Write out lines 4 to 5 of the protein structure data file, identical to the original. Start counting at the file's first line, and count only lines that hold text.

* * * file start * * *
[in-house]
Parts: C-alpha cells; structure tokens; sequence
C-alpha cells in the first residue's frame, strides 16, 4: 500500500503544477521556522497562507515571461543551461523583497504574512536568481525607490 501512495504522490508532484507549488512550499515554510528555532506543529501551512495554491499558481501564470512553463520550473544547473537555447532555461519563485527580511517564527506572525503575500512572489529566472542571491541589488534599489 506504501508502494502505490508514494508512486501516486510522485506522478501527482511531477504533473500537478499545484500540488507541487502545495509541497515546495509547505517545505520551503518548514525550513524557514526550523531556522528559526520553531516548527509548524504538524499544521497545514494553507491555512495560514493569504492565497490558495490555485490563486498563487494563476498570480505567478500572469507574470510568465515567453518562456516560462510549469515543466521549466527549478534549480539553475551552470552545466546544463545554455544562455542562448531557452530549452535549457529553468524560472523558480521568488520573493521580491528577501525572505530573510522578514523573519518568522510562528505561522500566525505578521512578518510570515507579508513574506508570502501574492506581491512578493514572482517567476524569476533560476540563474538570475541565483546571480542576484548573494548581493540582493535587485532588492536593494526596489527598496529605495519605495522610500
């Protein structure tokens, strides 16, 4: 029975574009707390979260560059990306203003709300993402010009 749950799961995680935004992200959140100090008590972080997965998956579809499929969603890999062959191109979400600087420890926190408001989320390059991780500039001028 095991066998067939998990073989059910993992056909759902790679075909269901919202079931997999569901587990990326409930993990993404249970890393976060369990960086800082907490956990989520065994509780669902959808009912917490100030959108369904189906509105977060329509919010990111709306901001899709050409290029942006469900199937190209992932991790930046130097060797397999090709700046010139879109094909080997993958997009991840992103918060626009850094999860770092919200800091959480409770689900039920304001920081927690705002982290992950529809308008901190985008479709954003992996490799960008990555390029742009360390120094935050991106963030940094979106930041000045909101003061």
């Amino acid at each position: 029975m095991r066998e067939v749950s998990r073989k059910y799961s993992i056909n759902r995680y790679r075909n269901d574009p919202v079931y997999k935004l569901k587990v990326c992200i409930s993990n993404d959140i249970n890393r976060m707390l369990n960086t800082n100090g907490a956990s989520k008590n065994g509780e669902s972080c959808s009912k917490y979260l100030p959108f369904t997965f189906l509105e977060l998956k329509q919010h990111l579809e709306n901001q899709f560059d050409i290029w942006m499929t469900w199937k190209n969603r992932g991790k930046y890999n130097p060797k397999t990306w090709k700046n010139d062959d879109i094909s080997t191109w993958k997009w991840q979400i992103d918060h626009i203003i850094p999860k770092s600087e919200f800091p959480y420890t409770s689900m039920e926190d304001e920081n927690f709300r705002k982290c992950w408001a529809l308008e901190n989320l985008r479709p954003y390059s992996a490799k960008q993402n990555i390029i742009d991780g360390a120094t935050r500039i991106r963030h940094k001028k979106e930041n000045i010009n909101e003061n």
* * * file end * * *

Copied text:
């Protein structure tokens, strides 16, 4: 029975574009707390979260560059990306203003709300993402010009 749950799961995680935004992200959140100090008590972080997965998956579809499929969603890999062959191109979400600087420890926190408001989320390059991780500039001028 095991066998067939998990073989059910993992056909759902790679075909269901919202079931997999569901587990990326409930993990993404249970890393976060369990960086800082907490956990989520065994509780669902959808009912917490100030959108369904189906509105977060329509919010990111709306901001899709050409290029942006469900199937190209992932991790930046130097060797397999090709700046010139879109094909080997993958997009991840992103918060626009850094999860770092919200800091959480409770689900039920304001920081927690705002982290992950529809308008901190985008479709954003992996490799960008990555390029742009360390120094935050991106963030940094979106930041000045909101003061």
């Amino acid at each position: 029975m095991r066998e067939v749950s998990r073989k059910y799961s993992i056909n759902r995680y790679r075909n269901d574009p919202v079931y997999k935004l569901k587990v990326c992200i409930s993990n993404d959140i249970n890393r976060m707390l369990n960086t800082n100090g907490a956990s989520k008590n065994g509780e669902s972080c959808s009912k917490y979260l100030p959108f369904t997965f189906l509105e977060l998956k329509q919010h990111l579809e709306n901001q899709f560059d050409i290029w942006m499929t469900w199937k190209n969603r992932g991790k930046y890999n130097p060797k397999t990306w090709k700046n010139d062959d879109i094909s080997t191109w993958k997009w991840q979400i992103d918060h626009i203003i850094p999860k770092s600087e919200f800091p959480y420890t409770s689900m039920e926190d304001e920081n927690f709300r705002k982290c992950w408001a529809l308008e901190n989320l985008r479709p954003y390059s992996a490799k960008q993402n990555i390029i742009d991780g360390a120094t935050r500039i991106r963030h940094k001028k979106e930041n000045i010009n909101e003061n």